Researchers found that certain proteins released into the blood stream when brain cells are broken open as the result of a brain injury. The blood test which was developed in collaboration with Banyan Biomarkers targets these proteins. It was tested on 34 patients in a preliminary trial.
Unlike those who suffer severe concussions, victims of mild brain injury often have no immediate outward symptoms of the damage to their brains. Milder forms of traumatic brain injuries are not usually seen on x-ray, computer tomography (CT), or magnetic resonance imaging (MRI) scans. For this reason, many mild concussions go undiagnosed.
A person with a mild concussion is at risk for more serious and permanent brain damage if they suffer a second concussion before the first one is fully healed. Repeated concussions can lead to dizziness, memory loss and difficulty concentrating. These symptoms are common in high school, college and professional athletes. A test for concussions will ensure that injury victims get the care they need to avoid further brain damage.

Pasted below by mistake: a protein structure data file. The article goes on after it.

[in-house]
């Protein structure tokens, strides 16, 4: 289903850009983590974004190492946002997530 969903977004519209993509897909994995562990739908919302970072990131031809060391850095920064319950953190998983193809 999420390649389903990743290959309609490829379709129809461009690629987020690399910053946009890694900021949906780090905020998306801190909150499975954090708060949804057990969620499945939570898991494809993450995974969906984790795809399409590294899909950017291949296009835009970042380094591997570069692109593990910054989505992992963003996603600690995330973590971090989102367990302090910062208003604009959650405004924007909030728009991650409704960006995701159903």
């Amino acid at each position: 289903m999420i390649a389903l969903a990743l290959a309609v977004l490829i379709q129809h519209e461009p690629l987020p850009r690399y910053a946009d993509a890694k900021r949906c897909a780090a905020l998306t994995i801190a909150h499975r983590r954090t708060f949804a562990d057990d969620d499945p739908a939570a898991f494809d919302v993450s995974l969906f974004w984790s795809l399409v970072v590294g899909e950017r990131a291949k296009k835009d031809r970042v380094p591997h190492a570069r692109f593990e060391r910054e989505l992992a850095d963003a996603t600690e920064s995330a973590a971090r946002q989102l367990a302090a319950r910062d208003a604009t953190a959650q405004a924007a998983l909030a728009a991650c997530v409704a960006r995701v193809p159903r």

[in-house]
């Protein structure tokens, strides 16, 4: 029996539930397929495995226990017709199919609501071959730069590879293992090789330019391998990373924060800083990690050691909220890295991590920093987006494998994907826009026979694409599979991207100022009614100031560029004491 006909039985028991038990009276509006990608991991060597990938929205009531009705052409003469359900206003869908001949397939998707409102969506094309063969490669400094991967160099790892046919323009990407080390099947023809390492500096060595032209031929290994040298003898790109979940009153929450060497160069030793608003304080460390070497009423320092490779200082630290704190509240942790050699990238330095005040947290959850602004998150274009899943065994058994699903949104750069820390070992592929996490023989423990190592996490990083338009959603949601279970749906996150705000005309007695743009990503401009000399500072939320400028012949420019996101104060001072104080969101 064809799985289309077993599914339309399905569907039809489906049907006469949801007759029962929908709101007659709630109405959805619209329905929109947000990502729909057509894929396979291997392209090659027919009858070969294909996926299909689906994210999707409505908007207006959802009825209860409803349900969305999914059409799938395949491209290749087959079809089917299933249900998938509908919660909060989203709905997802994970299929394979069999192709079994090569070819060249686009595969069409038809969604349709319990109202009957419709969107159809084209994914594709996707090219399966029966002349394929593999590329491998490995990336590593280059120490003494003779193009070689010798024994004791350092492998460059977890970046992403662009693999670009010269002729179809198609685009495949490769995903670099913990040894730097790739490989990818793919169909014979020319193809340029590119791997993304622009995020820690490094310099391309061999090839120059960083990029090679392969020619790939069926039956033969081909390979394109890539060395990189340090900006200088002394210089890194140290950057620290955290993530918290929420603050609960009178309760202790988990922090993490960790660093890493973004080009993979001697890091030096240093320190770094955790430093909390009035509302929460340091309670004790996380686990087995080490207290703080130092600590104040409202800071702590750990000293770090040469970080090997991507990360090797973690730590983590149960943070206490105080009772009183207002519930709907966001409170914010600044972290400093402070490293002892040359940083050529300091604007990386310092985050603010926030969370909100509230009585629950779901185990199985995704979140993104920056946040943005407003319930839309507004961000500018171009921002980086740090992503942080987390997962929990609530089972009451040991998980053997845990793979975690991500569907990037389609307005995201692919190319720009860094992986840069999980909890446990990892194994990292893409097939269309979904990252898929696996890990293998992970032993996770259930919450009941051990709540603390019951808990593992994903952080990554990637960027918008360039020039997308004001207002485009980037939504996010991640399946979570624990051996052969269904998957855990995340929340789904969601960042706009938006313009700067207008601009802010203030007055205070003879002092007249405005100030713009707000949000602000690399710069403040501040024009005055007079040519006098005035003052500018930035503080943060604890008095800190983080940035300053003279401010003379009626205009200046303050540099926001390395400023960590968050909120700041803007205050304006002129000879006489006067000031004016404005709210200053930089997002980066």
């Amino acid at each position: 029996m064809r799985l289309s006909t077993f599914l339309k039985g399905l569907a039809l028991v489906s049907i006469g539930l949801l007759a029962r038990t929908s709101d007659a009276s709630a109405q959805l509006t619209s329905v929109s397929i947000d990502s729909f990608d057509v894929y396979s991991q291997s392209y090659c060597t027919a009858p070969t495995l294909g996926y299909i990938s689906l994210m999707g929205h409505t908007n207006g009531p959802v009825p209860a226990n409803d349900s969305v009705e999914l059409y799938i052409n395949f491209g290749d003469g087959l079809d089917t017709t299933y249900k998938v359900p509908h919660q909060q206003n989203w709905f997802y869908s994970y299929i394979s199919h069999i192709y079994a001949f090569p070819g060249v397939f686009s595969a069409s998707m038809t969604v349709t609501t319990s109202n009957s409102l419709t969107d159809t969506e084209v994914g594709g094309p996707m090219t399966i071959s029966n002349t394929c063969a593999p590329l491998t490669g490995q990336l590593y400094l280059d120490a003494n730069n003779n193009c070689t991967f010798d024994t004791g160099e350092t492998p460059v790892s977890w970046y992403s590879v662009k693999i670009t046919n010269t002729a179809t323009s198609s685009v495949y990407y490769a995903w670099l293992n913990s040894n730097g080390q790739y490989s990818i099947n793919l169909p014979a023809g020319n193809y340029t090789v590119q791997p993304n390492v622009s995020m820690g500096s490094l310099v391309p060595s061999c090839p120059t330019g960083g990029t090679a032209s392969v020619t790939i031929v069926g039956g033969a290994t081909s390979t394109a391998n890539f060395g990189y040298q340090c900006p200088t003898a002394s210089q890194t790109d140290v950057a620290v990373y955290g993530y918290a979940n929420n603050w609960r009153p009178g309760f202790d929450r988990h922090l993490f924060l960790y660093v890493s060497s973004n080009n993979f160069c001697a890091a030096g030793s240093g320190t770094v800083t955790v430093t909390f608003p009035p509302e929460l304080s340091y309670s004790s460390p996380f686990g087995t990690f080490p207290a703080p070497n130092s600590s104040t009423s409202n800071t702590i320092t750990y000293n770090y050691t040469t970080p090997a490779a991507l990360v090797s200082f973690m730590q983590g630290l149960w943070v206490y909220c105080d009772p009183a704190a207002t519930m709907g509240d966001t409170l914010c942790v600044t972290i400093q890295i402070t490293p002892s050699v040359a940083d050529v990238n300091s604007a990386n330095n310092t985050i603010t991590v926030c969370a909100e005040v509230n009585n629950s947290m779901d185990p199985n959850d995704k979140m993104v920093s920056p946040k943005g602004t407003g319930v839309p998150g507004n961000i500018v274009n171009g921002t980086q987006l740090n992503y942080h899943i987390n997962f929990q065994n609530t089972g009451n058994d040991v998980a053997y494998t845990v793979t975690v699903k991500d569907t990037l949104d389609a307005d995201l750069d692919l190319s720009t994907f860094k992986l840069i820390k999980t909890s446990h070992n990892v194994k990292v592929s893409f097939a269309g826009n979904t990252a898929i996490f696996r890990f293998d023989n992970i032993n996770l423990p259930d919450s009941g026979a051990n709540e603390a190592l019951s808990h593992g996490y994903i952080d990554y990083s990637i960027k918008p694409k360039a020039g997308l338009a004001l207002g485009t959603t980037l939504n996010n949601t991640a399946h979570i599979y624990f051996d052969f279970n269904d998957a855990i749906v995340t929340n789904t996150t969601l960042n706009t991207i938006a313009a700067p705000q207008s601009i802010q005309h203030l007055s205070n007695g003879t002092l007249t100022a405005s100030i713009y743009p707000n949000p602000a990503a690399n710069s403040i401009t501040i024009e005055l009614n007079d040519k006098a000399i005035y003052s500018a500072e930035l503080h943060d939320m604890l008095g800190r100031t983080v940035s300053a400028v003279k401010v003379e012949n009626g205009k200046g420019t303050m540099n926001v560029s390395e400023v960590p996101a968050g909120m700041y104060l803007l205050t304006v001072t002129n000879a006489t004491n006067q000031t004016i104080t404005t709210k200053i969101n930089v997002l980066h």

The Army is currently creating prototypes of devices that would be able to test for concussion in the field. These could be used by emergency personnel, coaches and others to diagnose concussions at the scene of the injury.
The test must pass clinical trials before it can be approved for general use by the Food and Drug Administration (FDA). The U.S. Defense Department is planning a test of 1,200 patients at 30 trauma centers around the country. The result of this major test is expected to be submitted to the FDA for approval of the blood test by the end of 2012.
The Kansas City Accident Injury Attorneys represents victims of brain injury in Kansas and Missouri. If you or a loved one has sustained traumatic brain injury (TBI) in a Missouri car accident or because of the negligence or reckless behavior of another person, you may be entitled to compensation for your injuries. Contact the Kansas City brain injury attorneys at Kansas City Accident Injury Attorneys at 888-348-2616 to learn more about the rights of TBI victims.